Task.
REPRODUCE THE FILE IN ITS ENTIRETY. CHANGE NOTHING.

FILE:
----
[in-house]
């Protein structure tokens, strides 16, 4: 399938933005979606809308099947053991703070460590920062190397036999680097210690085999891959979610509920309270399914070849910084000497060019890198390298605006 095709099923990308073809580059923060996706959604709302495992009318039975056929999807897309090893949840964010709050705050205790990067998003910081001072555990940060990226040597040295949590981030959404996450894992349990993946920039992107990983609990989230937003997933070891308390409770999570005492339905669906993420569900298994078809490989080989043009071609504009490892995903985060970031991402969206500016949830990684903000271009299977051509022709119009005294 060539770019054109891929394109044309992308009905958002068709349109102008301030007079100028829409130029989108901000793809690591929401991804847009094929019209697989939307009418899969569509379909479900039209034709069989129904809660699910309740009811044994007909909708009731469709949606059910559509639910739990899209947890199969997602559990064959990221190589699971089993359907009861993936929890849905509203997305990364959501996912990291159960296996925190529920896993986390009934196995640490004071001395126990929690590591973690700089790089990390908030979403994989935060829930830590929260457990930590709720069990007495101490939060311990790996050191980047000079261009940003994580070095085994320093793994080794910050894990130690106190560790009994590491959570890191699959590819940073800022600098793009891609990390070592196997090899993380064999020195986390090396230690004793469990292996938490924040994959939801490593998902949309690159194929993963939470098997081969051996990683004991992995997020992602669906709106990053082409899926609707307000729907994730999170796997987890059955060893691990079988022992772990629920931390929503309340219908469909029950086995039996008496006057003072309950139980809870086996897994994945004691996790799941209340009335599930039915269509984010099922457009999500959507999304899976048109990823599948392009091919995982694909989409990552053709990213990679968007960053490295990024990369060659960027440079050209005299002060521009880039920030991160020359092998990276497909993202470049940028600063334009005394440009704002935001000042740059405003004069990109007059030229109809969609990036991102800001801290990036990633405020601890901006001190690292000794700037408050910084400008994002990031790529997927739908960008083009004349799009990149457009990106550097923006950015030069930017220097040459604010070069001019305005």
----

[in-house]
């Protein structure tokens, strides 16, 4: 399938933005979606809308099947053991703070460590920062190397036999680097210690085999891959979610509920309270399914070849910084000497060019890198390298605006 095709099923990308073809580059923060996706959604709302495992009318039975056929999807897309090893949840964010709050705050205790990067998003910081001072555990940060990226040597040295949590981030959404996450894992349990993946920039992107990983609990989230937003997933070891308390409770999570005492339905669906993420569900298994078809490989080989043009071609504009490892995903985060970031991402969206500016949830990684903000271009299977051509022709119009005294 060539770019054109891929394109044309992308009905958002068709349109102008301030007079100028829409130029989108901000793809690591929401991804847009094929019209697989939307009418899969569509379909479900039209034709069989129904809660699910309740009811044994007909909708009731469709949606059910559509639910739990899209947890199969997602559990064959990221190589699971089993359907009861993936929890849905509203997305990364959501996912990291159960296996925190529920896993986390009934196995640490004071001395126990929690590591973690700089790089990390908030979403994989935060829930830590929260457990930590709720069990007495101490939060311990790996050191980047000079261009940003994580070095085994320093793994080794910050894990130690106190560790009994590491959570890191699959590819940073800022600098793009891609990390070592196997090899993380064999020195986390090396230690004793469990292996938490924040994959939801490593998902949309690159194929993963939470098997081969051996990683004991992995997020992602669906709106990053082409899926609707307000729907994730999170796997987890059955060893691990079988022992772990629920931390929503309340219908469909029950086995039996008496006057003072309950139980809870086996897994994945004691996790799941209340009335599930039915269509984010099922457009999500959507999304899976048109990823599948392009091919995982694909989409990552053709990213990679968007960053490295990024990369060659960027440079050209005299002060521009880039920030991160020359092998990276497909993202470049940028600063334009005394440009704002935001000042740059405003004069990109007059030229109809969609990036991102800001801290990036990633405020601890901006001190690292000794700037408050910084400008994002990031790529997927739908960008083009004349799009990149457009990106550097923006950015030069930017220097040459604010070069001019305005």